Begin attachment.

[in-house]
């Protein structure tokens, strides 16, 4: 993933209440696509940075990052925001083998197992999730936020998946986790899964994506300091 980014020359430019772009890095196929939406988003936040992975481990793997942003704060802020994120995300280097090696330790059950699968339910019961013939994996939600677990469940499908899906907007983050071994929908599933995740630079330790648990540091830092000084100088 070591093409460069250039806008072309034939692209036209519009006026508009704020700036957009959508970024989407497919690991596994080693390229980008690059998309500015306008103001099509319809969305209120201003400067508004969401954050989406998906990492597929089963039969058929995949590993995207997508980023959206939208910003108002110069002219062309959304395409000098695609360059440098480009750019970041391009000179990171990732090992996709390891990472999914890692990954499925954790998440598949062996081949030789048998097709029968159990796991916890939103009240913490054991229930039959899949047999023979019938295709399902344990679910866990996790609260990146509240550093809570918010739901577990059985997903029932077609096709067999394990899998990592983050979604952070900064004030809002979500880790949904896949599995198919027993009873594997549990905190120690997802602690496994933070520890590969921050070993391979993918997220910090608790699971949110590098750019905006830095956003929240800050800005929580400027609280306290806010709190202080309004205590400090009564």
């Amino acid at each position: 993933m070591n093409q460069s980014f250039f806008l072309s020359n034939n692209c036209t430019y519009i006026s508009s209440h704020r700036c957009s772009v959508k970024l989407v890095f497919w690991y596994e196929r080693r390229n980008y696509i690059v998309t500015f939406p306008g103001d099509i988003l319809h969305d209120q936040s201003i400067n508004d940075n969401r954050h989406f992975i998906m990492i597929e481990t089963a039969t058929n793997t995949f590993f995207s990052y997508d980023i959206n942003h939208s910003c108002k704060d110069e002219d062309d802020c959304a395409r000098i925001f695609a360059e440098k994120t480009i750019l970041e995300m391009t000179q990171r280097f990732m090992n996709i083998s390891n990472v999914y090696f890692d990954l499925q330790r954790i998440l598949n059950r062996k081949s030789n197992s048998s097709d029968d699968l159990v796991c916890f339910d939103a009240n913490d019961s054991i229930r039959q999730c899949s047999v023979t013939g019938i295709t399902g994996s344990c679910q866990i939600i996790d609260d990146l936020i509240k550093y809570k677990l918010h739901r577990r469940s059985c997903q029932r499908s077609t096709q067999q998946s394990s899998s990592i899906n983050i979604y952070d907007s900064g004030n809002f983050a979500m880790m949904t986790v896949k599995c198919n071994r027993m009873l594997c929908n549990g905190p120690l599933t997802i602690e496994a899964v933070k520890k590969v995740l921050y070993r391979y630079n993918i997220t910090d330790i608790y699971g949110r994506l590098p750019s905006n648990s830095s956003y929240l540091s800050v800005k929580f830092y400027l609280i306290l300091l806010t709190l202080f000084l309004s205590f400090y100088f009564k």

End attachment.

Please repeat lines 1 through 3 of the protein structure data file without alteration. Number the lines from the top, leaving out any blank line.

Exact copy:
[in-house]
């Protein structure tokens, strides 16, 4: 993933209440696509940075990052925001083998197992999730936020998946986790899964994506300091 980014020359430019772009890095196929939406988003936040992975481990793997942003704060802020994120995300280097090696330790059950699968339910019961013939994996939600677990469940499908899906907007983050071994929908599933995740630079330790648990540091830092000084100088 070591093409460069250039806008072309034939692209036209519009006026508009704020700036957009959508970024989407497919690991596994080693390229980008690059998309500015306008103001099509319809969305209120201003400067508004969401954050989406998906990492597929089963039969058929995949590993995207997508980023959206939208910003108002110069002219062309959304395409000098695609360059440098480009750019970041391009000179990171990732090992996709390891990472999914890692990954499925954790998440598949062996081949030789048998097709029968159990796991916890939103009240913490054991229930039959899949047999023979019938295709399902344990679910866990996790609260990146509240550093809570918010739901577990059985997903029932077609096709067999394990899998990592983050979604952070900064004030809002979500880790949904896949599995198919027993009873594997549990905190120690997802602690496994933070520890590969921050070993391979993918997220910090608790699971949110590098750019905006830095956003929240800050800005929580400027609280306290806010709190202080309004205590400090009564």
């Amino acid at each position: 993933m070591n093409q460069s980014f250039f806008l072309s020359n034939n692209c036209t430019y519009i006026s508009s209440h704020r700036c957009s772009v959508k970024l989407v890095f497919w690991y596994e196929r080693r390229n980008y696509i690059v998309t500015f939406p306008g103001d099509i988003l319809h969305d209120q936040s201003i400067n508004d940075n969401r954050h989406f992975i998906m990492i597929e481990t089963a039969t058929n793997t995949f590993f995207s990052y997508d980023i959206n942003h939208s910003c108002k704060d110069e002219d062309d802020c959304a395409r000098i925001f695609a360059e440098k994120t480009i750019l970041e995300m391009t000179q990171r280097f990732m090992n996709i083998s390891n990472v999914y090696f890692d990954l499925q330790r954790i998440l598949n059950r062996k081949s030789n197992s048998s097709d029968d699968l159990v796991c916890f339910d939103a009240n913490d019961s054991i229930r039959q999730c899949s047999v023979t013939g019938i295709t399902g994996s344990c679910q866990i939600i996790d609260d990146l936020i509240k550093y809570k677990l918010h739901r577990r469940s059985c997903q029932r499908s077609t096709q067999q998946s394990s899998s990592i899906n983050i979604y952070d907007s900064g004030n809002f983050a979500m880790m949904t986790v896949k599995c198919n071994r027993m009873l594997c929908n549990g905190p120690l599933t997802i602690e496994a899964v933070k520890k590969v995740l921050y070993r391979y630079n993918i997220t910090d330790i608790y699971g949110r994506l590098p750019s905006n648990s830095s956003y929240l540091s800050v800005k929580f830092y400027l609280i306290l300091l806010t709190l202080f000084l309004s205590f400090y100088f009564k």